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Dinner! 2004


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Found a package of salt cod in the fridge yesterday (from ???????), so put it to soak. Tonight: sliced up some green plantains, started simmering them in fish/fennel/celery broth (from the freezer) plus a lavender spice mix and dried thyme; added a can of diced tomatoes and a half-dozen shallots sliced and browned with 3 cloves garlic and a few hot chiles; finally laid half the cod (lovely clean thin fillets) on top and sprinkled around a cubed chayote. Served over wlhite rice, with a mixed salad with creamy garlic dressing. Dry Riesling.

Tomorrow: oxtails that simmered all day today in the slow cooker. Then Sunday I'll probably fry the rest of the cod and have it with skordalia.

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Tonight I made roast leg of lamb with garlic cloves thrown in; baked potatoes mashed with the roasted garlic, butter and porchini dust (dried mushrooms in a grinder); and one of my favorite salads: warm Brussels sprouts, Mandarin oranges, toasted walnuts in a sweet-sour-mustard dressing. Good combo.

After I freeze a few portions of roast lamb, which I got marked down for about $8, the rest is earmarked for Shepherd's Pie and Lamb and Barley Soup.

Tomorrow is cooking day, I'm also making my Asparagus-Mascarpone Soup and a cold Strawberry-Buttermilk soup. Most of the lamb and asparagus soup will be frozen in individual portions.

I haven't owned a camera in over 20 years, but am considering one for Christmas so I can take pictures of my food for eGullet. It's really wonderful to see all the posted picture from everyone.

Ruth Dondanville aka "ruthcooks"

“Are you making a statement, or are you making dinner?” Mario Batali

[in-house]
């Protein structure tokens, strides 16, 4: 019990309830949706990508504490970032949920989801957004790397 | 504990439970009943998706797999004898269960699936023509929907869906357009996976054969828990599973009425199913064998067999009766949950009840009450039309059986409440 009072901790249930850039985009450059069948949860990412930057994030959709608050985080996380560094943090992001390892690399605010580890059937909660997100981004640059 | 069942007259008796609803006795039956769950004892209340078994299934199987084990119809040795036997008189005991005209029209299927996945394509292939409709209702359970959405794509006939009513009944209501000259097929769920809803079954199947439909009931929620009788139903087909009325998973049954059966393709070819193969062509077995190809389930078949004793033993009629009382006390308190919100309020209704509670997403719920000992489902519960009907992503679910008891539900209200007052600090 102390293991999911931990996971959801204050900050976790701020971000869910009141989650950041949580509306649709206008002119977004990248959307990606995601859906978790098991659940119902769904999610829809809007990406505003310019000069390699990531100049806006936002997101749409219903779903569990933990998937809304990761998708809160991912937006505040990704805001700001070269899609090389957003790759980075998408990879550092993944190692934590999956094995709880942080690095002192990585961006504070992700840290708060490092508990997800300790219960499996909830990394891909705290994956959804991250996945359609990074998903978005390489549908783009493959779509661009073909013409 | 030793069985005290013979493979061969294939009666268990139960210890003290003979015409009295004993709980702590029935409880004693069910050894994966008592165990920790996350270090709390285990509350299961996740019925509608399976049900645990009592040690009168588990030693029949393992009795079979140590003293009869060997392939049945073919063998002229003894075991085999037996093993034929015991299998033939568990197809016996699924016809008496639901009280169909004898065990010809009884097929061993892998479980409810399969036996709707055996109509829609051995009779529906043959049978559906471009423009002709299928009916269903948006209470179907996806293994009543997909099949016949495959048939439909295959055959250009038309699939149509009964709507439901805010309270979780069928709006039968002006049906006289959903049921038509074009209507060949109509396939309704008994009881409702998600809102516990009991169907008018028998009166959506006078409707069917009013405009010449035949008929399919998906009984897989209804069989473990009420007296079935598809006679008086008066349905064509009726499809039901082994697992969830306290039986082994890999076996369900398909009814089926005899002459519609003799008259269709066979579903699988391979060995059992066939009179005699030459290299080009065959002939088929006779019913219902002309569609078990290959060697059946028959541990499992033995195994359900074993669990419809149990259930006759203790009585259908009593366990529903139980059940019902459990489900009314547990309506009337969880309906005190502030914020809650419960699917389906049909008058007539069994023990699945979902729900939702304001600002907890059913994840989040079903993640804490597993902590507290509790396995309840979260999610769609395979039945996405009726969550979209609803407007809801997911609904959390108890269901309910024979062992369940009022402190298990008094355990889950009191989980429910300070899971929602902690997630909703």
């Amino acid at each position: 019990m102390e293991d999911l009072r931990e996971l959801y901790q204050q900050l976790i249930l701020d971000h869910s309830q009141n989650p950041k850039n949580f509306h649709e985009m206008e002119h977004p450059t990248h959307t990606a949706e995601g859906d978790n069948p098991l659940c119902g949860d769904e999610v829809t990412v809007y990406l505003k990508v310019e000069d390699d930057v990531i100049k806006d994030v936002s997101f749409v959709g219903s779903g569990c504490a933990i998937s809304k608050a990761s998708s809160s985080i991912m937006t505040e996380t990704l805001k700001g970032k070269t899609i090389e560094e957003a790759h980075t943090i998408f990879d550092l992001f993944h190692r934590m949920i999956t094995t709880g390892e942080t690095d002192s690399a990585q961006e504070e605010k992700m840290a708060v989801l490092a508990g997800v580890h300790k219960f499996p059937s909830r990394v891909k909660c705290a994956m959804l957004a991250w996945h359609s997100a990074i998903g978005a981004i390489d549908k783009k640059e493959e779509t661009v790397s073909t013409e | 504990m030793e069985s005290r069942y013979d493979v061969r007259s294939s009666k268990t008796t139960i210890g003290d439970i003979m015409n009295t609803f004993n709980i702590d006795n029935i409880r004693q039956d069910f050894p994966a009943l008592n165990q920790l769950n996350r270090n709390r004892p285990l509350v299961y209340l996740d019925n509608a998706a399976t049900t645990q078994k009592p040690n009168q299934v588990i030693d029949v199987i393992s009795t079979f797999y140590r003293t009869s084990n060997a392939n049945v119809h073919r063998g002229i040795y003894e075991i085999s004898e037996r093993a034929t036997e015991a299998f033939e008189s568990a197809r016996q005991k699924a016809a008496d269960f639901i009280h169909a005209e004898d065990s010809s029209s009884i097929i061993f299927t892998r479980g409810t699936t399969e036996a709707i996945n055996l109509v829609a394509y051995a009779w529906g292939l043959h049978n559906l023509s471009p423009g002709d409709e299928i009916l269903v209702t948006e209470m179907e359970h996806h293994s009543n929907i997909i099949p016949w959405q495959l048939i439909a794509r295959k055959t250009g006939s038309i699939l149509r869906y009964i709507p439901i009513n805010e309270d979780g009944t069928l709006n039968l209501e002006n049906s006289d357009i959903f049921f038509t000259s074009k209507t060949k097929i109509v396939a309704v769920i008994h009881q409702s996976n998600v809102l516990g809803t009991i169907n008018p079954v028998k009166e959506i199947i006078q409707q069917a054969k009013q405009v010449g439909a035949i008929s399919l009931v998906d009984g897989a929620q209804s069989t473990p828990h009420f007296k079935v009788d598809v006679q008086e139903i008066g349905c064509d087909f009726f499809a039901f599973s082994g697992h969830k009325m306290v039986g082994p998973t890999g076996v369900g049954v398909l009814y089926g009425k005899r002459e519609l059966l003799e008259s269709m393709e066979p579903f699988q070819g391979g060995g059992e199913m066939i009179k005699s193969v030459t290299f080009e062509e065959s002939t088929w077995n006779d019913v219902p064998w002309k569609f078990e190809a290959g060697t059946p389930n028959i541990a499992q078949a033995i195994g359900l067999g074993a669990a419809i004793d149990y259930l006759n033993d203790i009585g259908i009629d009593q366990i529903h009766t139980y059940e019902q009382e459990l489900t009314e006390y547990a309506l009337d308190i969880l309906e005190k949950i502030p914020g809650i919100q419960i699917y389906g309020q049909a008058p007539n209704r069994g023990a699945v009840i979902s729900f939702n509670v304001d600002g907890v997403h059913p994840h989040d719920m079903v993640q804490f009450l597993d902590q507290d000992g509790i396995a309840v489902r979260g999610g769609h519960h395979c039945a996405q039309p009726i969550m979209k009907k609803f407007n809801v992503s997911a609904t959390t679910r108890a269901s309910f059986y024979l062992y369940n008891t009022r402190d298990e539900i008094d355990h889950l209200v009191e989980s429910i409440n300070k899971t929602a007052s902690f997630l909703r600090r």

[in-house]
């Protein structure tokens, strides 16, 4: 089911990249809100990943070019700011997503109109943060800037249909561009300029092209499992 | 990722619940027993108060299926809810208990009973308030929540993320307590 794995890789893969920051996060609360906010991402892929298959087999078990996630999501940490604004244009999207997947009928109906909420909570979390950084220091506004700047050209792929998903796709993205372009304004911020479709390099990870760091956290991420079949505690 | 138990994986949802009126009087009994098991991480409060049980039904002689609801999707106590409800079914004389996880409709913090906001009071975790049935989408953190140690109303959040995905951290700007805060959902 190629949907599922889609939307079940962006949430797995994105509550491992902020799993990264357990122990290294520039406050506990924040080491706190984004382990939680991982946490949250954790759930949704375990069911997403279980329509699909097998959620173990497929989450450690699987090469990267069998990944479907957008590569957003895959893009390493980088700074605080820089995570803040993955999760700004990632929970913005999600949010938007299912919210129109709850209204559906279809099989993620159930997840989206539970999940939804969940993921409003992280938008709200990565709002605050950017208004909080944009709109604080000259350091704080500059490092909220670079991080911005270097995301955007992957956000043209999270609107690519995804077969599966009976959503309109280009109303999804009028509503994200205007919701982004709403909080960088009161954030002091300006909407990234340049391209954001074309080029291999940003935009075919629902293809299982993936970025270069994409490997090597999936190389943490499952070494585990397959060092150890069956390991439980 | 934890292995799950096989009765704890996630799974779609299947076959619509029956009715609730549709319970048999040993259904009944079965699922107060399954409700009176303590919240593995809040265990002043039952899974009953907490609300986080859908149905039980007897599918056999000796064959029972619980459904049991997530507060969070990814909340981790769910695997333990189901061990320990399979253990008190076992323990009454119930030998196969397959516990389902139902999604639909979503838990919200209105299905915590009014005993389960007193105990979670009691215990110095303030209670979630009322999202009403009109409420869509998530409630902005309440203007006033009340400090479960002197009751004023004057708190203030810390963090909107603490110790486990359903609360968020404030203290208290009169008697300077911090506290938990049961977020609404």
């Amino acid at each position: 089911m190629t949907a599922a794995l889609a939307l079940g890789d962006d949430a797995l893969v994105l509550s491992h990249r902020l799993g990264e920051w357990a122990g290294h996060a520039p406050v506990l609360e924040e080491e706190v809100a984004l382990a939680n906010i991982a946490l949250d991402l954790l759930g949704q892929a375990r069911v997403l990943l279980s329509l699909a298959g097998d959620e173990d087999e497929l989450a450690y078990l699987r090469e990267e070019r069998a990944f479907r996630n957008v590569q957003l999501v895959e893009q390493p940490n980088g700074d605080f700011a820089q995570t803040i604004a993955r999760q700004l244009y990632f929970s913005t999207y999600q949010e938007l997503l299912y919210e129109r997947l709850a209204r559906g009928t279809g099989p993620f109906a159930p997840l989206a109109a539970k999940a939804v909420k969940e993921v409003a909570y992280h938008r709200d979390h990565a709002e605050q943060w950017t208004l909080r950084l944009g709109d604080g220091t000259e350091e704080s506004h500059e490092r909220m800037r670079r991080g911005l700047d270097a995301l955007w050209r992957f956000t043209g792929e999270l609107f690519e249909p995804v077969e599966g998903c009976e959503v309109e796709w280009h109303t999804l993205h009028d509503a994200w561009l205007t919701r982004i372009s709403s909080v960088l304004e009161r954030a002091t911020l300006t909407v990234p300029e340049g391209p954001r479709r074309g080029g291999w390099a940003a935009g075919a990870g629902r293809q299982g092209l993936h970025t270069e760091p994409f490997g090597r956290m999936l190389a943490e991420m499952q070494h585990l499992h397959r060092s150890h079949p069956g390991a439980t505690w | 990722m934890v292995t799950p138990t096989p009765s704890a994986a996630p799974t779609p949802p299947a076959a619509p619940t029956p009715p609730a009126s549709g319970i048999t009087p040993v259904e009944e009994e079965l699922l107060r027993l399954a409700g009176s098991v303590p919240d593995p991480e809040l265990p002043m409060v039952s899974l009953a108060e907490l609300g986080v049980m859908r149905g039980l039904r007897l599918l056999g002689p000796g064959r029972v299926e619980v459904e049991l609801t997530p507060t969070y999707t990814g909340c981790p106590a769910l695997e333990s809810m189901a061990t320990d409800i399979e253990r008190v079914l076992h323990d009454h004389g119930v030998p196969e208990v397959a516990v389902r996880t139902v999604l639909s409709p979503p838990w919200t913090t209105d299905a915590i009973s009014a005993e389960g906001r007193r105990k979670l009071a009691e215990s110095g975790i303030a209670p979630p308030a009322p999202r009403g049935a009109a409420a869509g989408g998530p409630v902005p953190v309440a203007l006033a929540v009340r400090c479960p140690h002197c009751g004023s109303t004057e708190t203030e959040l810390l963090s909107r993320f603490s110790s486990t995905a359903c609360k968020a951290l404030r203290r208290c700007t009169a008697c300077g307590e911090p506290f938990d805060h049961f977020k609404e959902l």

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Tonight we had roasted butternut squash flan with parmesan sage sauce. We were so excited to eat it I forgot to take a picture!  :angry:  It was good!

Is that the recipe from the recent issue of Gourmet (or was it Bon Appetit....i forget)? Sounds very familiar. I made that a few weeks ago as part of my father's birthday dinner, and my whole family loved it. Very tasty recipe. Definitely will be repeated in the future :cool:

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Last night's dinner for me and one lucky man-boy:

Warm leeks vinaigrette

And then:

Zuni roasted chicken :wub:; Shirley Corriher's Touch of Grace Biscuits :wub::wub:; and braised red cabbage with apples, apple cider vinegar, and caraway seeds

Dessert: Oatmeal chocolate chip cookies with milk

Tonight's dinner for one was leftovers, minus cabbage but plus broccoli soup. Mid-fall is so tasty.

Edited by cheeseandchocolate (log)

She blogs: Orangette

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I'm new here, so "what's for dinner" is actually from this summer.  My wife and I planted over 30 varieties of tomatoes (most heirloom varieties).  Sooooo, we were inspired by the FL Cookbook to make Salad of Haricots Verts, Tomato Tartare,

and Chive Oil...

Welcome! And I echo, what a wonderful first post. I would love to have the recipe for the salad. Do you know if it is online anywhere? Looking forward to more posts from you.

I am a little embarrassed to post this picture of my dinner because it is not a beautiful as Eunny's and SusanFL's, but my excuse is that this is my first photo on eG.